I. Les Silhouettes.

            The sea is flecked with bars of grey
            The dull dead wind is out of tune,
            And like a withered leaf the moon
Is blown across the stormy bay.

            Etched clear upon the pallid sand
            The black boat lies: a sailor boy
            Clambers aboard in careless joy
With laughing face and gleaming hand.

            And overheard the curlews cry,
            Where through the dusky upland grass
            The young brown-throated reapers pass,
Like silhouettes against the sky.

II. La Fuite De La Lune.

            To outer senses there is peace,
            A dreamy peace on either hand,
            Deep silence in the shadowy land,
Deep silence where the shadows cease.

            Save for a cry that echoes shrill
            From some lone bird disconsolate;
            A corncrake calling to its mate;
The answer from the misty hill.

            An suddenly the moon withdraws
            Her sickle from the lightening skies,
            And to her sombre cavern flies,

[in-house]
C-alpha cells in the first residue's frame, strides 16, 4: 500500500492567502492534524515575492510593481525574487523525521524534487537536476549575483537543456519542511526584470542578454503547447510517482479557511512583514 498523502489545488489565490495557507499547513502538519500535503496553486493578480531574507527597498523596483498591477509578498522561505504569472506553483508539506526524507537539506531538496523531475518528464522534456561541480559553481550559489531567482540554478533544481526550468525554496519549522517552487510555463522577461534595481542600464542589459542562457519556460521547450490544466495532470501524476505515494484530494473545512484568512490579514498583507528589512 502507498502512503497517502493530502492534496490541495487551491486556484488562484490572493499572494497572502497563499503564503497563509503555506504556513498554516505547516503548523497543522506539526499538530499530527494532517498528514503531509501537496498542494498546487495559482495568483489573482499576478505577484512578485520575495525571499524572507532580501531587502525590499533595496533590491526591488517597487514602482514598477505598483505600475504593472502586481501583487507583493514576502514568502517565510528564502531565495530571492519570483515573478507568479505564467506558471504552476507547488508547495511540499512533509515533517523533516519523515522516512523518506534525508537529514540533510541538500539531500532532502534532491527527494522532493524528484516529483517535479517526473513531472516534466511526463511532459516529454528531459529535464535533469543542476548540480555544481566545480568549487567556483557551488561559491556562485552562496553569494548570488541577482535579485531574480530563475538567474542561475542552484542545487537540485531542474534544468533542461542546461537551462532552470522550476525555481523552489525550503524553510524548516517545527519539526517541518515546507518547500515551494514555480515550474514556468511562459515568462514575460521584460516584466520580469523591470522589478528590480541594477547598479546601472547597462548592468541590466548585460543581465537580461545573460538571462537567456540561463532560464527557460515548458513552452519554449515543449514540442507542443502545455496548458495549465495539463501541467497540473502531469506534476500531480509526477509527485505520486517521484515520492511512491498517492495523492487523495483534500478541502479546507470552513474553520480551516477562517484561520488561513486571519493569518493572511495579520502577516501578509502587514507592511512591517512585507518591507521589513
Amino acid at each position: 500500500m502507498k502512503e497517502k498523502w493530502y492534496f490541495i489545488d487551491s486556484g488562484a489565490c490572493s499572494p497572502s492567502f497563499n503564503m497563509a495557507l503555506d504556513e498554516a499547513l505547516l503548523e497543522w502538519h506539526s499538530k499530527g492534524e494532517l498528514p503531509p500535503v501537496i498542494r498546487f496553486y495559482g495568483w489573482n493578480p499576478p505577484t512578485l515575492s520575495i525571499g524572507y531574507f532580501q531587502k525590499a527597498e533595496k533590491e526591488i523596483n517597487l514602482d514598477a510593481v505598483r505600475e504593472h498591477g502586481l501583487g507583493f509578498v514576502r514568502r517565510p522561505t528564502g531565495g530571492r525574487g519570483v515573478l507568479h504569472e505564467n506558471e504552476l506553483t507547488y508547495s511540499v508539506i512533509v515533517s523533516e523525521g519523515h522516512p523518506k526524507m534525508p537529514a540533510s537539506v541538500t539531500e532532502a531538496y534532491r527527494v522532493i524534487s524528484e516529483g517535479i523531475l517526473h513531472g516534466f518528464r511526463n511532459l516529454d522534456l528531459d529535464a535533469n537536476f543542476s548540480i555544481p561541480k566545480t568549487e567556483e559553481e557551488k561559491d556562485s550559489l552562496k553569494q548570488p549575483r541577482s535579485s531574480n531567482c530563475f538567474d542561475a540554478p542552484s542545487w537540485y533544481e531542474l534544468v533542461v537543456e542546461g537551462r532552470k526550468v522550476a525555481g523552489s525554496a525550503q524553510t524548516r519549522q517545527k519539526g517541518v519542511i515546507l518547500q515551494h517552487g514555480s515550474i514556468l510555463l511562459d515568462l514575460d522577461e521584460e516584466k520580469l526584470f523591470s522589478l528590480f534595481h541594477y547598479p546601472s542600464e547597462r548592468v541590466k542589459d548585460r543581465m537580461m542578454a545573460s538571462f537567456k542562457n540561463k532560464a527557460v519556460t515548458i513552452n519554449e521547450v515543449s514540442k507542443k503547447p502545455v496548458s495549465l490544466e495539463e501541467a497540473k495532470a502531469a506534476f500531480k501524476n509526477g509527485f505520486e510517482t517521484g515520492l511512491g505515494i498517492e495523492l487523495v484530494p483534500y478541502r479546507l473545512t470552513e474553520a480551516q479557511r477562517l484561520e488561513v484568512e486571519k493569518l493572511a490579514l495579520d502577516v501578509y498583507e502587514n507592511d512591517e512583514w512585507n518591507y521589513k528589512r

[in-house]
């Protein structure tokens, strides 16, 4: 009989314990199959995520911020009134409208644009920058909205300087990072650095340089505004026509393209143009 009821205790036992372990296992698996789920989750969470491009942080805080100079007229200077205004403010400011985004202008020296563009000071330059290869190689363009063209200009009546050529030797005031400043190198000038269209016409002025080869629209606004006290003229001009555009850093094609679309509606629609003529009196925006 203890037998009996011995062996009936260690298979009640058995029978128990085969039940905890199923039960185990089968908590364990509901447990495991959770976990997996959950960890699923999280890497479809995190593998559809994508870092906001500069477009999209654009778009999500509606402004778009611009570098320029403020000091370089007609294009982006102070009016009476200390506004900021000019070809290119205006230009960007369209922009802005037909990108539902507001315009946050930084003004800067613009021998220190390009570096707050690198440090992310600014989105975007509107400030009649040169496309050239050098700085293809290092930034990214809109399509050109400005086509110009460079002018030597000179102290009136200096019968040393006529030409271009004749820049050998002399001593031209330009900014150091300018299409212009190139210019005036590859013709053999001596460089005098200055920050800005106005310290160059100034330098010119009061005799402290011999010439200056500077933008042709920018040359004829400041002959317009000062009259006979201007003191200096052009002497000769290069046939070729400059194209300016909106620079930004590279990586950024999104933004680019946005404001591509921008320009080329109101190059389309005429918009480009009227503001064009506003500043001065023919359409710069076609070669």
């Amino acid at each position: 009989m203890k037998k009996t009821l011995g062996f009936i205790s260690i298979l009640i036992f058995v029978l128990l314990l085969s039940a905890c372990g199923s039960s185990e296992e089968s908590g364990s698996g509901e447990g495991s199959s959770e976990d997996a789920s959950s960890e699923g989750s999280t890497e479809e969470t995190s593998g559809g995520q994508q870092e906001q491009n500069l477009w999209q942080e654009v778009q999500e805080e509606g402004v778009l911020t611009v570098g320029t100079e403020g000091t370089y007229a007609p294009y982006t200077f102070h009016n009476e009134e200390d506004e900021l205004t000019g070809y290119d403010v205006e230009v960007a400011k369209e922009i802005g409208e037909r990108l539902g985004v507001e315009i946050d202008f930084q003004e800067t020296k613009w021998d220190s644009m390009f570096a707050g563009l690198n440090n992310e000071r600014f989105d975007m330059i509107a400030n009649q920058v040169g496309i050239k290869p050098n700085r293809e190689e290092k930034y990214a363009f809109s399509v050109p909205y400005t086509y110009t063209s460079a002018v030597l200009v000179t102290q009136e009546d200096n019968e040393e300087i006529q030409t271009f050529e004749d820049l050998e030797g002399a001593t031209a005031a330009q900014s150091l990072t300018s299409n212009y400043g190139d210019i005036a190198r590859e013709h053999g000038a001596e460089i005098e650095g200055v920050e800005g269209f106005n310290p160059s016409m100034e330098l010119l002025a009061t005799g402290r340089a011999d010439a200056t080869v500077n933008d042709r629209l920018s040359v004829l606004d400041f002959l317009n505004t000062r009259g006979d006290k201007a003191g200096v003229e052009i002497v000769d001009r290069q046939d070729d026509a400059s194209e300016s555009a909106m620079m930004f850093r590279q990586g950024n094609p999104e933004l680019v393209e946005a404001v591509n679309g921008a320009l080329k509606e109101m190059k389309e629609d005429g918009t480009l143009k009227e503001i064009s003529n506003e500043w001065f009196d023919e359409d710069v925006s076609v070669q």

Wrapped in a veil of yellow gauze.

This poem is in the public domain.


'The wind doth blow today, my love,  
  And a few small drops of rain;  
I never had but one true-love;  
  In cold grave she was lain.  

'I'll do as much for my true-love 
  As any young man may;  
I'll sit and mourn all at her grave  
  For a twelvemonth and a day.'  

The twelvemonth and a day being up,  
  The dead began to speak:
'Oh who sits weeping on my grave,  
  And will not let me sleep?'—  

''Tis I, my love, sits on your grave,  
  And will not let you sleep;  
For I crave one kiss of your clay-cold lips,
  And that is all I seek.'—  

'You crave one kiss of my clay-cold lips;  
  But my breath smells earthy strong;  
If you have one kiss of my clay-cold lips,  
  Your time will not be long.

''Tis down in yonder garden green,  
  Love, where we used to walk,  
The finest flower that ere was seen  
  Is wither'd to a stalk.  

'The stalk is wither'd dry, my love,
  So will our hearts decay;  
So make yourself content, my love,  
  Till God calls you away.'

This poem is in the public domain.